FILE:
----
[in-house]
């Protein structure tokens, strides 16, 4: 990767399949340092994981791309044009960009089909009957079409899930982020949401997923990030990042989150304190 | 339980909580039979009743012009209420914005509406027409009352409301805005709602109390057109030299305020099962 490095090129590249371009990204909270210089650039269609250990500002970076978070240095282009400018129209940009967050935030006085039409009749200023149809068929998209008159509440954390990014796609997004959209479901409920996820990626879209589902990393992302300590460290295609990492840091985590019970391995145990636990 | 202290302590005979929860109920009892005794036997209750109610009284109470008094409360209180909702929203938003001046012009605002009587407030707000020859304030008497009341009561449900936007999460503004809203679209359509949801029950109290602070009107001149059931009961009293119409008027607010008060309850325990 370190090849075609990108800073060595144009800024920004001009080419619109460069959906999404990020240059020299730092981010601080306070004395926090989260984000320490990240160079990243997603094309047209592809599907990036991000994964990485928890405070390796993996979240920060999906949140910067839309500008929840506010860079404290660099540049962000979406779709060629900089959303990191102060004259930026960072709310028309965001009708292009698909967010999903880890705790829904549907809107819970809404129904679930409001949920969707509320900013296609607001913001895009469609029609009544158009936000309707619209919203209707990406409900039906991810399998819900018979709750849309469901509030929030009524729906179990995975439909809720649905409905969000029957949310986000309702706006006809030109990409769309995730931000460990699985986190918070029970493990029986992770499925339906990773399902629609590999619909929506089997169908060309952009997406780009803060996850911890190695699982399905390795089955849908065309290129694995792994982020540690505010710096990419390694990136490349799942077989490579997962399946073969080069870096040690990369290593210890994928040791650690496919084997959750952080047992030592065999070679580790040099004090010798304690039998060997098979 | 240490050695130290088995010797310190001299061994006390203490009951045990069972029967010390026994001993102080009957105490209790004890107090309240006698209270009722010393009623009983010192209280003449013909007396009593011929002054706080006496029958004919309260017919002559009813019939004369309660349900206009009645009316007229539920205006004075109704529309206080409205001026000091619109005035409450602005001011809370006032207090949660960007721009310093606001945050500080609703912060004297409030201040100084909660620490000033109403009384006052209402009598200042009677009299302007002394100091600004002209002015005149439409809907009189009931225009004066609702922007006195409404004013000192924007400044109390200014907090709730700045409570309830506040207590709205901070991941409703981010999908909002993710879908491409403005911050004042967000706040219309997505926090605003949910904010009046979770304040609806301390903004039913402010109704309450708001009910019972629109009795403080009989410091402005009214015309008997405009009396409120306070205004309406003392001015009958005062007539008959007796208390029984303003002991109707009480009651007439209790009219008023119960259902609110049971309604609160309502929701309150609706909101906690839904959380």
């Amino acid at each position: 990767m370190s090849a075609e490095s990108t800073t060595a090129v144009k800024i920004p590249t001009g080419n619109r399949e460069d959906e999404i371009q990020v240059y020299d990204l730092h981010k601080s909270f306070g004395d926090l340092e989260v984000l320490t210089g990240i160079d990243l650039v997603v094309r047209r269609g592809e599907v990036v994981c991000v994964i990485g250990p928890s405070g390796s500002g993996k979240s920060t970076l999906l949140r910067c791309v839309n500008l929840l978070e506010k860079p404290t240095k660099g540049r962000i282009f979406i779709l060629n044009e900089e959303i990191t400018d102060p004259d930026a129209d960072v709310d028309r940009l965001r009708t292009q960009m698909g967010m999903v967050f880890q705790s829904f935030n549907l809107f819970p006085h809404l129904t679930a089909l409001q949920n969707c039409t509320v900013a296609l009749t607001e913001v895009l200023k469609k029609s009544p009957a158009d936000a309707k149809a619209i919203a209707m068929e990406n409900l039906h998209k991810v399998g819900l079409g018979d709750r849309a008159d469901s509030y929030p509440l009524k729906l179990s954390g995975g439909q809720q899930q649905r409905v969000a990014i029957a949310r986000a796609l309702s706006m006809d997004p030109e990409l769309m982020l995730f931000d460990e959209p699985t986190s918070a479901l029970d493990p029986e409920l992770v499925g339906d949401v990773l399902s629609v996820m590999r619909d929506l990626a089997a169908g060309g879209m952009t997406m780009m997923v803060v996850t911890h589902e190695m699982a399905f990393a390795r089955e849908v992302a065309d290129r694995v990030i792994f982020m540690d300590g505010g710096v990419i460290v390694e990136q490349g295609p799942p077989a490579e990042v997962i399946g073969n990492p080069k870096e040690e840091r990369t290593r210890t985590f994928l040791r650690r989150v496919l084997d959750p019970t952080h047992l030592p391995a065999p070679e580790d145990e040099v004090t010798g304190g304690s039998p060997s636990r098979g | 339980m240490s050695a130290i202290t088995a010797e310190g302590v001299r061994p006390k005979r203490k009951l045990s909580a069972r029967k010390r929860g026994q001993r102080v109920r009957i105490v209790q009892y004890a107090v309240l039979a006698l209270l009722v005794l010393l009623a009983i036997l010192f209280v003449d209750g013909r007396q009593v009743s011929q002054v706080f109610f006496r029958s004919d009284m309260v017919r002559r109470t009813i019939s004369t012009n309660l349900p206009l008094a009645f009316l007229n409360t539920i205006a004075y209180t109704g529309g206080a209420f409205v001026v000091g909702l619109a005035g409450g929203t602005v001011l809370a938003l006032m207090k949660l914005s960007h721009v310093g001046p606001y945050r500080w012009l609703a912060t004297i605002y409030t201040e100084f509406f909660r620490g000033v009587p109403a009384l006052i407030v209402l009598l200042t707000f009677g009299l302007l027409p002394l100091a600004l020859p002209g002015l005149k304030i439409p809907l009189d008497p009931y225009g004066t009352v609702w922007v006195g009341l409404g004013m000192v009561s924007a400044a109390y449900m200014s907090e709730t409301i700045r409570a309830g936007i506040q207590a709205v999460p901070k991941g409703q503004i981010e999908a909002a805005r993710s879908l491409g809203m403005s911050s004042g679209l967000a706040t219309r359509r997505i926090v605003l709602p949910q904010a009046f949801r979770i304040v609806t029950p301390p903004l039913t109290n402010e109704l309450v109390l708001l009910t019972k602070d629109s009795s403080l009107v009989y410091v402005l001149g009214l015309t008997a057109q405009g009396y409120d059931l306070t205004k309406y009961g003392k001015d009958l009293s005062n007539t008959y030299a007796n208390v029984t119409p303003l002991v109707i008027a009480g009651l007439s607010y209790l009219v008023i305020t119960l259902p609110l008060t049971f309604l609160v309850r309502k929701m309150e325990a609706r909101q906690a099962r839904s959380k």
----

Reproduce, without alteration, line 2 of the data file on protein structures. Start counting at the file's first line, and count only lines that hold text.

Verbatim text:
């Protein structure tokens, strides 16, 4: 990767399949340092994981791309044009960009089909009957079409899930982020949401997923990030990042989150304190 | 339980909580039979009743012009209420914005509406027409009352409301805005709602109390057109030299305020099962 490095090129590249371009990204909270210089650039269609250990500002970076978070240095282009400018129209940009967050935030006085039409009749200023149809068929998209008159509440954390990014796609997004959209479901409920996820990626879209589902990393992302300590460290295609990492840091985590019970391995145990636990 | 202290302590005979929860109920009892005794036997209750109610009284109470008094409360209180909702929203938003001046012009605002009587407030707000020859304030008497009341009561449900936007999460503004809203679209359509949801029950109290602070009107001149059931009961009293119409008027607010008060309850325990 370190090849075609990108800073060595144009800024920004001009080419619109460069959906999404990020240059020299730092981010601080306070004395926090989260984000320490990240160079990243997603094309047209592809599907990036991000994964990485928890405070390796993996979240920060999906949140910067839309500008929840506010860079404290660099540049962000979406779709060629900089959303990191102060004259930026960072709310028309965001009708292009698909967010999903880890705790829904549907809107819970809404129904679930409001949920969707509320900013296609607001913001895009469609029609009544158009936000309707619209919203209707990406409900039906991810399998819900018979709750849309469901509030929030009524729906179990995975439909809720649905409905969000029957949310986000309702706006006809030109990409769309995730931000460990699985986190918070029970493990029986992770499925339906990773399902629609590999619909929506089997169908060309952009997406780009803060996850911890190695699982399905390795089955849908065309290129694995792994982020540690505010710096990419390694990136490349799942077989490579997962399946073969080069870096040690990369290593210890994928040791650690496919084997959750952080047992030592065999070679580790040099004090010798304690039998060997098979 | 240490050695130290088995010797310190001299061994006390203490009951045990069972029967010390026994001993102080009957105490209790004890107090309240006698209270009722010393009623009983010192209280003449013909007396009593011929002054706080006496029958004919309260017919002559009813019939004369309660349900206009009645009316007229539920205006004075109704529309206080409205001026000091619109005035409450602005001011809370006032207090949660960007721009310093606001945050500080609703912060004297409030201040100084909660620490000033109403009384006052209402009598200042009677009299302007002394100091600004002209002015005149439409809907009189009931225009004066609702922007006195409404004013000192924007400044109390200014907090709730700045409570309830506040207590709205901070991941409703981010999908909002993710879908491409403005911050004042967000706040219309997505926090605003949910904010009046979770304040609806301390903004039913402010109704309450708001009910019972629109009795403080009989410091402005009214015309008997405009009396409120306070205004309406003392001015009958005062007539008959007796208390029984303003002991109707009480009651007439209790009219008023119960259902609110049971309604609160309502929701309150609706909101906690839904959380």